Today’s opioid crisis knows no boundaries, especially when it comes to age. The National Institute on Drug Abuse found that “prescription and over the counter drugs [including prescription opioids] are among the most commonly abused drugs by 12th graders, after alcohol, marijuana, and tobacco.” Over the past 15 years, the number of children and teens hospitalized due to opioid poisoning has nearly doubled and it has been widely cited that most adults in treatment for opioid addiction started using illicit substances before the age of 18. These statistics make it clear that there is a need to effectively identify and treat addiction to opioids among young people in order to prevent the consequences of this disease from following them into adulthood, or worse — cutting their lives short.
Our nation is in dire need of effective strategies to address the opioid epidemic. With this in mind, we published Ending the Opioid Crisis: A Practical Guide for State Policymakers. The goal of this guide is to replace misinformation and stigma with research-based facts and practical, health-based solutions in order to help state policymakers understand how they can implement a public health approach and solve this crisis.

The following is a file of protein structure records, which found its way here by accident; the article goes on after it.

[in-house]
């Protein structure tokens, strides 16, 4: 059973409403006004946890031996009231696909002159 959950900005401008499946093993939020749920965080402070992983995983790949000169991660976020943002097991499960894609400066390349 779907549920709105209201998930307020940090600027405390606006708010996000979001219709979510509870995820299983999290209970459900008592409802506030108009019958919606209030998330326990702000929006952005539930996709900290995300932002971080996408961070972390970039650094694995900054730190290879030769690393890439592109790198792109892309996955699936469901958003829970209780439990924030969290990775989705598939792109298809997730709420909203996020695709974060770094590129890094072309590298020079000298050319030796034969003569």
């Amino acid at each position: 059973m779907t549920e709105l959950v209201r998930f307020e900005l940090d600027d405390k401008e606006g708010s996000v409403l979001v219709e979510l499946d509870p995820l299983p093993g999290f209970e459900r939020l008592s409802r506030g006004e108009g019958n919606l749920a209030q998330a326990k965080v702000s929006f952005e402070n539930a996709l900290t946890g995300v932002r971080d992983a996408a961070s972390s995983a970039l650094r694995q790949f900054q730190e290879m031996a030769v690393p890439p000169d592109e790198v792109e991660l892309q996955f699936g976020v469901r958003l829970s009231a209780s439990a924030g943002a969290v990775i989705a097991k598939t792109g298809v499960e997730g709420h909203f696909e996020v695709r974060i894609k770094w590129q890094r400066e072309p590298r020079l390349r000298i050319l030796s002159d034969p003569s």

Here, Lindsey Vuolo, JD, MPH, associate director of health law and policy at Center on Addiction, and lead author on this report shares additional thoughts about why this guide matters, what is wrong with a punitive approach and the important role states can play in ending the opioid epidemic.
As our nation continues to be in the throes of the worst opioid epidemic in its history, a serious but not widely recognized consequence is the surge in newborns born to mothers who used opioids during pregnancy. These babies can experience painful opioid withdrawal symptoms, known as Neonatal Abstinence Syndrome (NAS).
One of the major themes of the 2016 presidential election was employment. The issue of high unemployment in certain areas of the country rose to national prominence and President Trump promised to bring jobs to these communities. Various causes were cited for unemployment, including globalization, trade agreements, technology, and regulations. Yet there was one contributing factor that was not discussed: addiction.
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